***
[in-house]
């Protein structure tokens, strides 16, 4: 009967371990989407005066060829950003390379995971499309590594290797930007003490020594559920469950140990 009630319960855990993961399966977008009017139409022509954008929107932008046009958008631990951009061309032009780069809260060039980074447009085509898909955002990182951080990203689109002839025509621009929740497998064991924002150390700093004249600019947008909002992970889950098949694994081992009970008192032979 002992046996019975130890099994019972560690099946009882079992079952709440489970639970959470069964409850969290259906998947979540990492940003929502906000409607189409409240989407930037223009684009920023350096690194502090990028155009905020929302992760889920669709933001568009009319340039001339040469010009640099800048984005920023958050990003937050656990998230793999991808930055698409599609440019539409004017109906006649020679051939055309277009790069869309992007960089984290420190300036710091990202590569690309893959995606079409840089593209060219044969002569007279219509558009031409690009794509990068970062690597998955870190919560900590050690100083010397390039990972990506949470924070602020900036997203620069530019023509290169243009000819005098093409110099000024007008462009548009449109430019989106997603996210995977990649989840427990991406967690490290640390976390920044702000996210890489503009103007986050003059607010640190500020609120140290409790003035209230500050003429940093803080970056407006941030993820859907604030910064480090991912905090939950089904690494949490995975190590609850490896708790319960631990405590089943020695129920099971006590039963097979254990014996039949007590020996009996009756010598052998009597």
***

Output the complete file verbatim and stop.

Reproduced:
[in-house]
């Protein structure tokens, strides 16, 4: 009967371990989407005066060829950003390379995971499309590594290797930007003490020594559920469950140990 009630319960855990993961399966977008009017139409022509954008929107932008046009958008631990951009061309032009780069809260060039980074447009085509898909955002990182951080990203689109002839025509621009929740497998064991924002150390700093004249600019947008909002992970889950098949694994081992009970008192032979 002992046996019975130890099994019972560690099946009882079992079952709440489970639970959470069964409850969290259906998947979540990492940003929502906000409607189409409240989407930037223009684009920023350096690194502090990028155009905020929302992760889920669709933001568009009319340039001339040469010009640099800048984005920023958050990003937050656990998230793999991808930055698409599609440019539409004017109906006649020679051939055309277009790069869309992007960089984290420190300036710091990202590569690309893959995606079409840089593209060219044969002569007279219509558009031409690009794509990068970062690597998955870190919560900590050690100083010397390039990972990506949470924070602020900036997203620069530019023509290169243009000819005098093409110099000024007008462009548009449109430019989106997603996210995977990649989840427990991406967690490290640390976390920044702000996210890489503009103007986050003059607010640190500020609120140290409790003035209230500050003429940093803080970056407006941030993820859907604030910064480090991912905090939950089904690494949490995975190590609850490896708790319960631990405590089943020695129920099971006590039963097979254990014996039949007590020996009996009756010598052998009597």